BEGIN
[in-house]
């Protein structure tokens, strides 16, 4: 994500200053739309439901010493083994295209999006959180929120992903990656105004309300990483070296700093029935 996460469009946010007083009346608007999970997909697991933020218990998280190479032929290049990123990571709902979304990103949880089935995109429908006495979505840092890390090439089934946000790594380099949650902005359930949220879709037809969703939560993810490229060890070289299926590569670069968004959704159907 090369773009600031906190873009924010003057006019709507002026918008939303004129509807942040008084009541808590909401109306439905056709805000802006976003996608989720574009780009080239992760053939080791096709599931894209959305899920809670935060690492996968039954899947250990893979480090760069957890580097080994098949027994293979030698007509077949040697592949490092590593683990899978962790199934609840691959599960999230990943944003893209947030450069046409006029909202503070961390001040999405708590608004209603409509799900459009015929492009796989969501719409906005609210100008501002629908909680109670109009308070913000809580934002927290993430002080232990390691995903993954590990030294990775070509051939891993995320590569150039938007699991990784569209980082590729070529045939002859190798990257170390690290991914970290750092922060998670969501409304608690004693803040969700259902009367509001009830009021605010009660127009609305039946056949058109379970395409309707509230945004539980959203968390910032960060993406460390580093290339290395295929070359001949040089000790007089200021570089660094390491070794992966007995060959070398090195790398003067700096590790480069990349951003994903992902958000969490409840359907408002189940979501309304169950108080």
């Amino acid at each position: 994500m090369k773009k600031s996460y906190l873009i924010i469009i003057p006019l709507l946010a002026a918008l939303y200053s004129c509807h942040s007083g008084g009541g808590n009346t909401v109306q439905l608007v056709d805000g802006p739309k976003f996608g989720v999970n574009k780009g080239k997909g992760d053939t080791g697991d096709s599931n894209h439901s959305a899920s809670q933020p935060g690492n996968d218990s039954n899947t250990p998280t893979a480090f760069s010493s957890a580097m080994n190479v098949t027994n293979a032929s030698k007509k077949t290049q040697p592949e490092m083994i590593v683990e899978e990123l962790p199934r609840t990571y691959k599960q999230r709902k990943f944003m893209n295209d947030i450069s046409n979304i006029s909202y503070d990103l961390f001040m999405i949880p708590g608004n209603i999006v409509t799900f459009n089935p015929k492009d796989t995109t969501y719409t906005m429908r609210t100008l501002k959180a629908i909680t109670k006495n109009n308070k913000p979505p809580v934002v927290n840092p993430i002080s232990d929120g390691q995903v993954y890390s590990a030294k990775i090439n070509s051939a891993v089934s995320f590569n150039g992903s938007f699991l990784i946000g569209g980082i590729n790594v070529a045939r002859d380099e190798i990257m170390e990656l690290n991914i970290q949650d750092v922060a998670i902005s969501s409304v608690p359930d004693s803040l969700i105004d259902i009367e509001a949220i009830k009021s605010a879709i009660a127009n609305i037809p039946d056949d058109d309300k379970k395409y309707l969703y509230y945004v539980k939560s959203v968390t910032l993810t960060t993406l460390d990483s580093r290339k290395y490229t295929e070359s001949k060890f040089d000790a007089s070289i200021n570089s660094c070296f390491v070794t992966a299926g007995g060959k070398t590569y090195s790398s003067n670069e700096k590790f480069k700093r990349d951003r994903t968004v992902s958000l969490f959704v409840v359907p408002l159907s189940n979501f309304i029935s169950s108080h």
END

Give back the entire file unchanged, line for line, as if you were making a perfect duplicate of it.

[in-house]
């Protein structure tokens, strides 16, 4: 994500200053739309439901010493083994295209999006959180929120992903990656105004309300990483070296700093029935 996460469009946010007083009346608007999970997909697991933020218990998280190479032929290049990123990571709902979304990103949880089935995109429908006495979505840092890390090439089934946000790594380099949650902005359930949220879709037809969703939560993810490229060890070289299926590569670069968004959704159907 090369773009600031906190873009924010003057006019709507002026918008939303004129509807942040008084009541808590909401109306439905056709805000802006976003996608989720574009780009080239992760053939080791096709599931894209959305899920809670935060690492996968039954899947250990893979480090760069957890580097080994098949027994293979030698007509077949040697592949490092590593683990899978962790199934609840691959599960999230990943944003893209947030450069046409006029909202503070961390001040999405708590608004209603409509799900459009015929492009796989969501719409906005609210100008501002629908909680109670109009308070913000809580934002927290993430002080232990390691995903993954590990030294990775070509051939891993995320590569150039938007699991990784569209980082590729070529045939002859190798990257170390690290991914970290750092922060998670969501409304608690004693803040969700259902009367509001009830009021605010009660127009609305039946056949058109379970395409309707509230945004539980959203968390910032960060993406460390580093290339290395295929070359001949040089000790007089200021570089660094390491070794992966007995060959070398090195790398003067700096590790480069990349951003994903992902958000969490409840359907408002189940979501309304169950108080």
């Amino acid at each position: 994500m090369k773009k600031s996460y906190l873009i924010i469009i003057p006019l709507l946010a002026a918008l939303y200053s004129c509807h942040s007083g008084g009541g808590n009346t909401v109306q439905l608007v056709d805000g802006p739309k976003f996608g989720v999970n574009k780009g080239k997909g992760d053939t080791g697991d096709s599931n894209h439901s959305a899920s809670q933020p935060g690492n996968d218990s039954n899947t250990p998280t893979a480090f760069s010493s957890a580097m080994n190479v098949t027994n293979a032929s030698k007509k077949t290049q040697p592949e490092m083994i590593v683990e899978e990123l962790p199934r609840t990571y691959k599960q999230r709902k990943f944003m893209n295209d947030i450069s046409n979304i006029s909202y503070d990103l961390f001040m999405i949880p708590g608004n209603i999006v409509t799900f459009n089935p015929k492009d796989t995109t969501y719409t906005m429908r609210t100008l501002k959180a629908i909680t109670k006495n109009n308070k913000p979505p809580v934002v927290n840092p993430i002080s232990d929120g390691q995903v993954y890390s590990a030294k990775i090439n070509s051939a891993v089934s995320f590569n150039g992903s938007f699991l990784i946000g569209g980082i590729n790594v070529a045939r002859d380099e190798i990257m170390e990656l690290n991914i970290q949650d750092v922060a998670i902005s969501s409304v608690p359930d004693s803040l969700i105004d259902i009367e509001a949220i009830k009021s605010a879709i009660a127009n609305i037809p039946d056949d058109d309300k379970k395409y309707l969703y509230y945004v539980k939560s959203v968390t910032l993810t960060t993406l460390d990483s580093r290339k290395y490229t295929e070359s001949k060890f040089d000790a007089s070289i200021n570089s660094c070296f390491v070794t992966a299926g007995g060959k070398t590569y090195s790398s003067n670069e700096k590790f480069k700093r990349d951003r994903t968004v992902s958000l969490f959704v409840v359907p408002l159907s189940n979501f309304i029935s169950s108080h």